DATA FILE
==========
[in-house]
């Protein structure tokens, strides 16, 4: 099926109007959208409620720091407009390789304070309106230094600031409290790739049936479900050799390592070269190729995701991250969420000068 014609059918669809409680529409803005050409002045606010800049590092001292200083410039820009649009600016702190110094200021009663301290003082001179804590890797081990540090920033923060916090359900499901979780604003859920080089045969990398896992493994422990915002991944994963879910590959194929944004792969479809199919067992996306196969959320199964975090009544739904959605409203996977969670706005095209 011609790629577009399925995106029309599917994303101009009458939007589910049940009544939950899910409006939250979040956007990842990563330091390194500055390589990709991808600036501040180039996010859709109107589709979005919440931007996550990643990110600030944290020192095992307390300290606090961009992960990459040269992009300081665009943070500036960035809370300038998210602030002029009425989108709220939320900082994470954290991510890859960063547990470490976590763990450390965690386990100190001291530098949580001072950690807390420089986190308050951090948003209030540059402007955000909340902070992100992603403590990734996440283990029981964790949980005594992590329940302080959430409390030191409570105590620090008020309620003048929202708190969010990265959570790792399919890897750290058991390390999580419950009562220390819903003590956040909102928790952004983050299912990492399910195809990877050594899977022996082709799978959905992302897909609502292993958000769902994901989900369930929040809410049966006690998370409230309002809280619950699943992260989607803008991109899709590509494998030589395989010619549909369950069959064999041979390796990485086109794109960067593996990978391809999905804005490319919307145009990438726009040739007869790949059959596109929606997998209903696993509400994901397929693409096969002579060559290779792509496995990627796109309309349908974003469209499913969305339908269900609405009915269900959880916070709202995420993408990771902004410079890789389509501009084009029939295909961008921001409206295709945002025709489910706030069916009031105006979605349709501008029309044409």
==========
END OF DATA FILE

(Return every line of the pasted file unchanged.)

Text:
[in-house]
């Protein structure tokens, strides 16, 4: 099926109007959208409620720091407009390789304070309106230094600031409290790739049936479900050799390592070269190729995701991250969420000068 014609059918669809409680529409803005050409002045606010800049590092001292200083410039820009649009600016702190110094200021009663301290003082001179804590890797081990540090920033923060916090359900499901979780604003859920080089045969990398896992493994422990915002991944994963879910590959194929944004792969479809199919067992996306196969959320199964975090009544739904959605409203996977969670706005095209 011609790629577009399925995106029309599917994303101009009458939007589910049940009544939950899910409006939250979040956007990842990563330091390194500055390589990709991808600036501040180039996010859709109107589709979005919440931007996550990643990110600030944290020192095992307390300290606090961009992960990459040269992009300081665009943070500036960035809370300038998210602030002029009425989108709220939320900082994470954290991510890859960063547990470490976590763990450390965690386990100190001291530098949580001072950690807390420089986190308050951090948003209030540059402007955000909340902070992100992603403590990734996440283990029981964790949980005594992590329940302080959430409390030191409570105590620090008020309620003048929202708190969010990265959570790792399919890897750290058991390390999580419950009562220390819903003590956040909102928790952004983050299912990492399910195809990877050594899977022996082709799978959905992302897909609502292993958000769902994901989900369930929040809410049966006690998370409230309002809280619950699943992260989607803008991109899709590509494998030589395989010619549909369950069959064999041979390796990485086109794109960067593996990978391809999905804005490319919307145009990438726009040739007869790949059959596109929606997998209903696993509400994901397929693409096969002579060559290779792509496995990627796109309309349908974003469209499913969305339908269900609405009915269900959880916070709202995420993408990771902004410079890789389509501009084009029939295909961008921001409206295709945002025709489910706030069916009031105006979605349709501008029309044409």